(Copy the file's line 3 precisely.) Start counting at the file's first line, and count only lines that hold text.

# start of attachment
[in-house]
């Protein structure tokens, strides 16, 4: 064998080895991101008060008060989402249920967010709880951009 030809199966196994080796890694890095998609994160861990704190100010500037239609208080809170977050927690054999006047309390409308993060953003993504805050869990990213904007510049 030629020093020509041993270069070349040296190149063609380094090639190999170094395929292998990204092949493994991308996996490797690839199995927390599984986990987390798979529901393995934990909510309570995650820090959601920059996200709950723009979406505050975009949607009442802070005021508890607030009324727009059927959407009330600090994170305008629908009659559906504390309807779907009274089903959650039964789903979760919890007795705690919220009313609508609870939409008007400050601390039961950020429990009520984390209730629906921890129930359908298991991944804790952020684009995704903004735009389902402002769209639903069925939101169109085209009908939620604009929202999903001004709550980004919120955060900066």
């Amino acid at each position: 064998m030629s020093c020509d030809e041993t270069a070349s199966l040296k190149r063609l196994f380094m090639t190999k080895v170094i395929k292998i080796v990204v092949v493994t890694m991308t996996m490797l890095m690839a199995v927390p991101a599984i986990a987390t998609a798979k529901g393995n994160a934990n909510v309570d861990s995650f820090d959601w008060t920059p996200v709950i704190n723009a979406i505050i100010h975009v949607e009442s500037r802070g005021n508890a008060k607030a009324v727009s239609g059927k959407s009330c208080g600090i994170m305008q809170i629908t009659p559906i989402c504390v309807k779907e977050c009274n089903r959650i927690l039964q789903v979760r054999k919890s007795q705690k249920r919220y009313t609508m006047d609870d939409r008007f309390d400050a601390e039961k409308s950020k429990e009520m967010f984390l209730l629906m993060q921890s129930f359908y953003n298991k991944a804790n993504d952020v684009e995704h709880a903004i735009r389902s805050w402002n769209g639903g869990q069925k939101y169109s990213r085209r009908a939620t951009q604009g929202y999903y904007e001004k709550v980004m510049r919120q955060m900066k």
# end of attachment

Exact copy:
């Amino acid at each position: 064998m030629s020093c020509d030809e041993t270069a070349s199966l040296k190149r063609l196994f380094m090639t190999k080895v170094i395929k292998i080796v990204v092949v493994t890694m991308t996996m490797l890095m690839a199995v927390p991101a599984i986990a987390t998609a798979k529901g393995n994160a934990n909510v309570d861990s995650f820090d959601w008060t920059p996200v709950i704190n723009a979406i505050i100010h975009v949607e009442s500037r802070g005021n508890a008060k607030a009324v727009s239609g059927k959407s009330c208080g600090i994170m305008q809170i629908t009659p559906i989402c504390v309807k779907e977050c009274n089903r959650i927690l039964q789903v979760r054999k919890s007795q705690k249920r919220y009313t609508m006047d609870d939409r008007f309390d400050a601390e039961k409308s950020k429990e009520m967010f984390l209730l629906m993060q921890s129930f359908y953003n298991k991944a804790n993504d952020v684009e995704h709880a903004i735009r389902s805050w402002n769209g639903g869990q069925k939101y169109s990213r085209r009908a939620t951009q604009g929202y999903y904007e001004k709550v980004m510049r919120q955060m900066k």